Beating the lottery: Understanding and overcoming the H-1B cap

Beating the lottery: Understanding and overcoming the H-1B cap

On Monday, April 3, 2017, the U.S. Citizenship & Immigration Services (USCIS) began accepting petitions from employers seeking to hire professionals with “specialized knowledge” in the H-1B nonimmigrant category.  An approved petition will allow a foreign worker to change status in the U.S. or apply for a visa abroad and start work at the beginning of the fiscal year (i.e., October 1, 2017).  USCIS has announced that once again, it will be using a random lottery to pick petitions for further processing, and will stop accepting petitions once it receives a sufficient number to begin the lottery.  Based on recent years, we expect that USCIS will close the window for filing by around April 10.

USCIS uses this lottery system because the H-1B category is severely oversubscribed, meaning that there are more petitions filed than there are H-1Bs available.  The H-1B is capped at 65,000 for each fiscal year.  Last year, USCIS initially received about three times that number of petitions.  If a petition is subject to the cap but not randomly selected in the lottery, USCIS will summarily reject the petition and return the filing fee to the employer.

Some workers are not subject to the cap and can file at any time.  A person who was already counted against the cap in the previous 6 years and applies for an H-1B with a new employer is not subject to the cap.  Extensions are not capped, and spouses and children applying for H-4 are not counted against the cap.  Certain workers at institutions of higher education, related or affiliated nonprofit entities, and nonprofit or government research institutions are not subject to the cap.  A physician holding a J-1 visa who receives a waiver can avoid the cap.  Persons who possesses a U.S.-earned master’s degree or higher have access to an extra 20,000 H-1Bs, and can still apply in the general pool if that number is met.

Additionally, numbers are set aside within the cap specifically for citizens of Singapore and Chile applying in the “fast track” H-1B1 category (1,400 for Chile, and 5,400 for Singapore).  The requirements to qualify are identical to H-1B, but the procedures for applying abroad are streamlined, and extensions are permitted beyond 6 years.  Because the demand for the H-1B1 is not as high as the H-1B, there are usually visas available for H-1B1 applicants throughout the year, meaning that applicants from Singapore and Chile are not affected by the lottery.

Qualified professionals from Mexico and Canada can avoid the lottery by applying instead for a “TN” visa.  The TN visa is a product of the North American Free Trade Agreement (NAFTA).  Because NAFTA defines a professional more broadly than H-1B, there are typically more options for a Mexican or Canadian applicant seeking to enter to work in a professional capacity.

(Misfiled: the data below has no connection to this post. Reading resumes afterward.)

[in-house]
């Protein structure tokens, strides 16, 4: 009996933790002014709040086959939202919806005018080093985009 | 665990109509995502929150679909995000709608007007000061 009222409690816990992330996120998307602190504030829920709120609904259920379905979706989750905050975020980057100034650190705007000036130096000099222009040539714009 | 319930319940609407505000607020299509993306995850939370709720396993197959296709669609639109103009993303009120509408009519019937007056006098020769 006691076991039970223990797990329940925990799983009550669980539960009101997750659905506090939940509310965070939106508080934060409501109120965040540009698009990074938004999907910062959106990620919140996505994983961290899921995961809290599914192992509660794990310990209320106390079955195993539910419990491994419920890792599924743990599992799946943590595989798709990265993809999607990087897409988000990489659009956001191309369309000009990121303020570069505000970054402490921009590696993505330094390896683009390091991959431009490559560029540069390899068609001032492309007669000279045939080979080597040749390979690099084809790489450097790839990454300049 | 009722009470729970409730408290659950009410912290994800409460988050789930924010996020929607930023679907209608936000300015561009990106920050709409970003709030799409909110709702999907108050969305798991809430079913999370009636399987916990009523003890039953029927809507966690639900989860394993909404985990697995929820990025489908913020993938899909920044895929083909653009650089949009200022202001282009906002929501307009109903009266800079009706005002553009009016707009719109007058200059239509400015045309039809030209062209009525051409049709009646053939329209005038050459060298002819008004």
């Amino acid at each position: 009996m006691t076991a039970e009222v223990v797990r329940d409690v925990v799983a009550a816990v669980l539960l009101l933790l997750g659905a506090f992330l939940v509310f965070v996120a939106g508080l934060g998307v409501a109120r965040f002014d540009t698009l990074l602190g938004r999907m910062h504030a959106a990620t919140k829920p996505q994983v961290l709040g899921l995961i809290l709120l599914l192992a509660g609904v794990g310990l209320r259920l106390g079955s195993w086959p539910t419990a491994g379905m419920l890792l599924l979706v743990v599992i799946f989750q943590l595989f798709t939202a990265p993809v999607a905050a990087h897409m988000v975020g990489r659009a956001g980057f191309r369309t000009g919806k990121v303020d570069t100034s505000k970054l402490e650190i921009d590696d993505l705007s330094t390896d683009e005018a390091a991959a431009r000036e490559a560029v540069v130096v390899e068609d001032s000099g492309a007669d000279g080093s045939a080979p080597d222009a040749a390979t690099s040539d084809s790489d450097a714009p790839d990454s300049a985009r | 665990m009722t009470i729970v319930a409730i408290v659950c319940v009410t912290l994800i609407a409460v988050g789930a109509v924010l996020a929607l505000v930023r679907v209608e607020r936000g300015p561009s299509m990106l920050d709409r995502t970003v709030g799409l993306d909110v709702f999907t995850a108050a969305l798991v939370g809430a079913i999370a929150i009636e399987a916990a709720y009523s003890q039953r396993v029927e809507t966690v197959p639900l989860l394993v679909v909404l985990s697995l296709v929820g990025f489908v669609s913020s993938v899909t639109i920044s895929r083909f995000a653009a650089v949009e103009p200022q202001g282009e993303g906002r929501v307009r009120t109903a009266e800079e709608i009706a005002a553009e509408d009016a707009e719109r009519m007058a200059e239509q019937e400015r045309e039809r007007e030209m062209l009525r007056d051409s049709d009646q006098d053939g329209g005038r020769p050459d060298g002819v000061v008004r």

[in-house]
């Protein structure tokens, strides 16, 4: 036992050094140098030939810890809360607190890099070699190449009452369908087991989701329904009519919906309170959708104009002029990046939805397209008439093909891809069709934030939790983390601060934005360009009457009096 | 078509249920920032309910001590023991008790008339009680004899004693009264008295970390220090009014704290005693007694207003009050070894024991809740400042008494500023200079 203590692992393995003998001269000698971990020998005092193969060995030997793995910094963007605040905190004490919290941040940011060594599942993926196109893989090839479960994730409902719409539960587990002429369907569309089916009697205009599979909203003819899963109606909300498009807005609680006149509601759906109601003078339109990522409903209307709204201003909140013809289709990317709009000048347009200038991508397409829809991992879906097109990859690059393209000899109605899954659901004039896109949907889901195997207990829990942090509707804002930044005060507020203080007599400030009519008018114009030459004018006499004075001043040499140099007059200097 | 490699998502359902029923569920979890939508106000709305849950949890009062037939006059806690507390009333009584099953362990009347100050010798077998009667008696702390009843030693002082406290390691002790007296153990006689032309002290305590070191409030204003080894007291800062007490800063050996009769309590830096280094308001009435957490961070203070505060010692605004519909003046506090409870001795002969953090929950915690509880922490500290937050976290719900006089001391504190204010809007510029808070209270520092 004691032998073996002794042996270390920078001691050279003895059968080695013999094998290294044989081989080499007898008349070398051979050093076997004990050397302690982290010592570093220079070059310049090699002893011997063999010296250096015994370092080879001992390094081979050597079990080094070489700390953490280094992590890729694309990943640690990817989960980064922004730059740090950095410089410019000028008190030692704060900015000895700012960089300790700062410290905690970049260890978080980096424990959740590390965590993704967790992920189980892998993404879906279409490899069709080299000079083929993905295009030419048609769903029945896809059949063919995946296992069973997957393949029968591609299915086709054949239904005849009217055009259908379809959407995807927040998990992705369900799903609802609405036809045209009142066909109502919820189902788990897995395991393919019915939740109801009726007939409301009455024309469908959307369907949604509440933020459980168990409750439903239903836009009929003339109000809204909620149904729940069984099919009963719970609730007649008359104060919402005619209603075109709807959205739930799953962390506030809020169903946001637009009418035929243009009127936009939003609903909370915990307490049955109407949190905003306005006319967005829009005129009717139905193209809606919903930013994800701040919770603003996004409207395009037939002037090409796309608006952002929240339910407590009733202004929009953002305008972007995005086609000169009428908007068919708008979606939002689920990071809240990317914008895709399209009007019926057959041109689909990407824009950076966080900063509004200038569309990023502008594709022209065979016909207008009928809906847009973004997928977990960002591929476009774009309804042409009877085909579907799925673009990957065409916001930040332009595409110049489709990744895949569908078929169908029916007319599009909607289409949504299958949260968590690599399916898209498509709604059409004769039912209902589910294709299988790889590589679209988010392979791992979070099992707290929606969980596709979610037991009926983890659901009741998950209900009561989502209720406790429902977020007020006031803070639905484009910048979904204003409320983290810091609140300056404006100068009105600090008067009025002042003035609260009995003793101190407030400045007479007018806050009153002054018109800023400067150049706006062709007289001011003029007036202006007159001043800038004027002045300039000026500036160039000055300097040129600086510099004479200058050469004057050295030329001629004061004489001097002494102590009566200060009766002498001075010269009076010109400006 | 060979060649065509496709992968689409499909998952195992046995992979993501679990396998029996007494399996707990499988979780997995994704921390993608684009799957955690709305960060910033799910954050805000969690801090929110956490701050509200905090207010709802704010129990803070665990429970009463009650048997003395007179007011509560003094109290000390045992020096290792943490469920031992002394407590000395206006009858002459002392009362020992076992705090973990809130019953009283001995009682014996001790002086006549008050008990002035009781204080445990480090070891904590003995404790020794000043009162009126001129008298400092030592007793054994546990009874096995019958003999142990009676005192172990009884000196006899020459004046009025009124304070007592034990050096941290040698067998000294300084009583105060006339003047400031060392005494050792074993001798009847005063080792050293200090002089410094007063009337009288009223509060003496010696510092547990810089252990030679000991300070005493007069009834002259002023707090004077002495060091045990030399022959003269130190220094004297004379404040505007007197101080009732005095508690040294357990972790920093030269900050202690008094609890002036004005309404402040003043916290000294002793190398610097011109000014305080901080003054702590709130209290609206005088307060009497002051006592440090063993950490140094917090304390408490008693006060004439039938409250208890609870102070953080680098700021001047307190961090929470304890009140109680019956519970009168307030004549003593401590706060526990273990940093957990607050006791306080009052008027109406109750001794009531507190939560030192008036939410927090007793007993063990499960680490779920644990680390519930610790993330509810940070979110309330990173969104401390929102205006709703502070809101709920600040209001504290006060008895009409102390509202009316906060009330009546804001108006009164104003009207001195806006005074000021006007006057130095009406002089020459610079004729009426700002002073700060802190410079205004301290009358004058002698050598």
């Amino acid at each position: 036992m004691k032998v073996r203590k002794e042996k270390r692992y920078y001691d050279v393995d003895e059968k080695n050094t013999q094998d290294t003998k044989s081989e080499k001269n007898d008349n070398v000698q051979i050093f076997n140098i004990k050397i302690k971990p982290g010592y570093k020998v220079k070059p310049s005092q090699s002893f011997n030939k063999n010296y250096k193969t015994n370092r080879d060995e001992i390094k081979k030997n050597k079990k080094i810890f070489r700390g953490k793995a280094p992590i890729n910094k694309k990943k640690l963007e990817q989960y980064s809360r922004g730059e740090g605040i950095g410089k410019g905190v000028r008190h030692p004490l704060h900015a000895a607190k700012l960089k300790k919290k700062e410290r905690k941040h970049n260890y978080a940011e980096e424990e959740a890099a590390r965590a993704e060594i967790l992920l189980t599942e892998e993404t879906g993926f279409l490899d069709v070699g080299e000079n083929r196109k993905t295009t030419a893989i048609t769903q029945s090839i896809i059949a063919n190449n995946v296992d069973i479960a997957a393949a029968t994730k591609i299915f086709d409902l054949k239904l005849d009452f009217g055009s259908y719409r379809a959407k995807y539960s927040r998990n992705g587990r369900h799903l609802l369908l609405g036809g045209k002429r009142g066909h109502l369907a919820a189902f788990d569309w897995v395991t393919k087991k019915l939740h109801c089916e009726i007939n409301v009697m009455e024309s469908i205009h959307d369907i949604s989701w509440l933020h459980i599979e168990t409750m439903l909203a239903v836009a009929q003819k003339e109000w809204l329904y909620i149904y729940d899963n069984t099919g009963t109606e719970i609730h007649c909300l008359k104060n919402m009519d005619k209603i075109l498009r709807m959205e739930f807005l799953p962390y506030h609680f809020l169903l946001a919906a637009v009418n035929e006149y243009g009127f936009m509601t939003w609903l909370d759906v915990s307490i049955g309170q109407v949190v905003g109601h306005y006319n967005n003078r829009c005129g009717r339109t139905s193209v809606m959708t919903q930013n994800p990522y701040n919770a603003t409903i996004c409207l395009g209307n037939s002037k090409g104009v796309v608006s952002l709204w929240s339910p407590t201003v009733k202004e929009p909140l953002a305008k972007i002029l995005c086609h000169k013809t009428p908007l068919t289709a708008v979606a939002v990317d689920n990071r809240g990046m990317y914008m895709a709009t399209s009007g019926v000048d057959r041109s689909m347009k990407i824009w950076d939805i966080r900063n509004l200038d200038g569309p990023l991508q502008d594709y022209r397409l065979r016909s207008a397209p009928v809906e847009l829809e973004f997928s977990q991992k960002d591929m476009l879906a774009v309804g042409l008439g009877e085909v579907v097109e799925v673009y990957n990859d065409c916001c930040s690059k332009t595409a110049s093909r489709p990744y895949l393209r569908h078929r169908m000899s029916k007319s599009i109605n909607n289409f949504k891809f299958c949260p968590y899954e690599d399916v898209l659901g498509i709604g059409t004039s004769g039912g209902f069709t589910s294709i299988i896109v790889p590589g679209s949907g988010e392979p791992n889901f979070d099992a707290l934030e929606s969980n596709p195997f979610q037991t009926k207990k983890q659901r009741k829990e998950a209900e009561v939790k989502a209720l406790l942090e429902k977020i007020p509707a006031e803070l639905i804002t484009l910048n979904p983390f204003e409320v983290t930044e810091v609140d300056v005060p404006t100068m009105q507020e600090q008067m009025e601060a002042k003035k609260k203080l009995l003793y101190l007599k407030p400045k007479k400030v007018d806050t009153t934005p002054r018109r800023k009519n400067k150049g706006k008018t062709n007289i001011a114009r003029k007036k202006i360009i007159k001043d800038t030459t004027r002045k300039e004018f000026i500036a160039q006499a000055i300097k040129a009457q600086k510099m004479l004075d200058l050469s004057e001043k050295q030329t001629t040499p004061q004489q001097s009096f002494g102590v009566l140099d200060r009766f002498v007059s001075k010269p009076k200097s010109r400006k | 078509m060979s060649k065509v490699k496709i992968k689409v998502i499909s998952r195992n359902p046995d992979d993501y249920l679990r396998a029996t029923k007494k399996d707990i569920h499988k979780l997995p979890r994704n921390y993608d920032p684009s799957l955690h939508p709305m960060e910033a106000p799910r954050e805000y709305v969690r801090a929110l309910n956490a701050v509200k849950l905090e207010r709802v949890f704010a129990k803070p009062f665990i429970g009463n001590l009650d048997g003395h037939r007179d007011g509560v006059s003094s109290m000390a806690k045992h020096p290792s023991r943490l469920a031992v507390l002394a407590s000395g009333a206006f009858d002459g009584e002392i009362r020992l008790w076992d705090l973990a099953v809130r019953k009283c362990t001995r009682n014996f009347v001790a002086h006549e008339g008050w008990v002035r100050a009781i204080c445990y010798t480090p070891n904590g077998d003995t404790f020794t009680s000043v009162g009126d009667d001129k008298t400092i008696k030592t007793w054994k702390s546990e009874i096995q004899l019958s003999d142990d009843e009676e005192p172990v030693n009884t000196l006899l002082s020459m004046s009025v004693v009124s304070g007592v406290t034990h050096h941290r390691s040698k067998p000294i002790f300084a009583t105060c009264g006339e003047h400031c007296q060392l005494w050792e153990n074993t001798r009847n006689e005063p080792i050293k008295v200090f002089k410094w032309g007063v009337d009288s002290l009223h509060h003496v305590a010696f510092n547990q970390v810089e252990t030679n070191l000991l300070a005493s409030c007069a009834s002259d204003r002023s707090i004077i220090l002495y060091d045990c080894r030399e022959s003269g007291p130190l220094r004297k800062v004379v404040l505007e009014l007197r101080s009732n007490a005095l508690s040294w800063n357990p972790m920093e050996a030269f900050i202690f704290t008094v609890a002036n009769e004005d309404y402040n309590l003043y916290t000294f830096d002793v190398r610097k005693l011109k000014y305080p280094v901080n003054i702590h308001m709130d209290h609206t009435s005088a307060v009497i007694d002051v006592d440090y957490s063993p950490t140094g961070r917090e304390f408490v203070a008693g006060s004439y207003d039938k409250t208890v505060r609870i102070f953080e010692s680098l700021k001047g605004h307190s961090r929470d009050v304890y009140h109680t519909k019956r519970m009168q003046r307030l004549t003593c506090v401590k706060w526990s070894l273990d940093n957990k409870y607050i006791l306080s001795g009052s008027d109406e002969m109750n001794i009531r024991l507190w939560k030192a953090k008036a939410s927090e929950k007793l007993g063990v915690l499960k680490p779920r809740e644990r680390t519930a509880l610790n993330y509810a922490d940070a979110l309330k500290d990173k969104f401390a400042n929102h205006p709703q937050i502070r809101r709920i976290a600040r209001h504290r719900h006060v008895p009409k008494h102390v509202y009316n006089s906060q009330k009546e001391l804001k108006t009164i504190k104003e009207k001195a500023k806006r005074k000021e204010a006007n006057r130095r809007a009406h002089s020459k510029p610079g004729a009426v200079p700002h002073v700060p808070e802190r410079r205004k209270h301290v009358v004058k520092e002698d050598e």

Other alternatives may exist for professional workers who were rejected by the lottery, or who missed the narrow filing window during the first week of April.  Treaty-trader (E-1) and treaty-investor (E-2) visas are excellent options for nationals of qualifying countries.  An individual can apply for an E-1 visa if the person is engaged in substantial trade with the U.S., defined as at least 50% of the trader’s international business.  An individual who makes a substantial investment into a real and active commercial enterprise in the U.S. can qualify for an E-2 visa.  In additional, certain employees of companies that qualify for “trader” or “investor” status under these criteria can receive E-1 or E-2 visas, as can their spouses and children under age 21.  If the company is majority-owned by citizens of the treaty country, the E visa may be a viable option.

Workers who are currently employed abroad might avoid the H-1B visa if they are seeking a transfer to an office in the U.S. that is affiliated with the foreign employer.  Such a worker may be qualified to apply for an “L” via for intracompany transferees.  The L visa is available to an employee who has worked for at least 12 months during the last three years for a foreign employer, and is seeking to transfer to an office or organization in the U.S. that is a branch, affiliate, subsidiary, or parent of the foreign organization.  The L visa is only available to employees who are executives, managers, or who have specialized knowledge.

Playing the lottery rarely comes with good odds, and the H-1B lottery is no exception.  Every applicant has unique circumstances, and persons who are serious about living and working in the U.S. should consult with a knowledgeable and experienced immigration attorney to plan for the possibility of lottery rejection, or to explore other options that may prove better than the H-1B.

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Reeves, Miller, Zhang & Diza Law Corporation’s offices are located in Pasadena, Irvine, San Francisco, Las Vegas and Makati City. 

Telephone: (800) 795-8009 

E-mail: immigration@rreeves.com 

Website: www.rreeves.com. 

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The analysis and suggestions offered in this column do not create a lawyer-client relationship and are not a substitute for the personalized representation that is essential to every case. 

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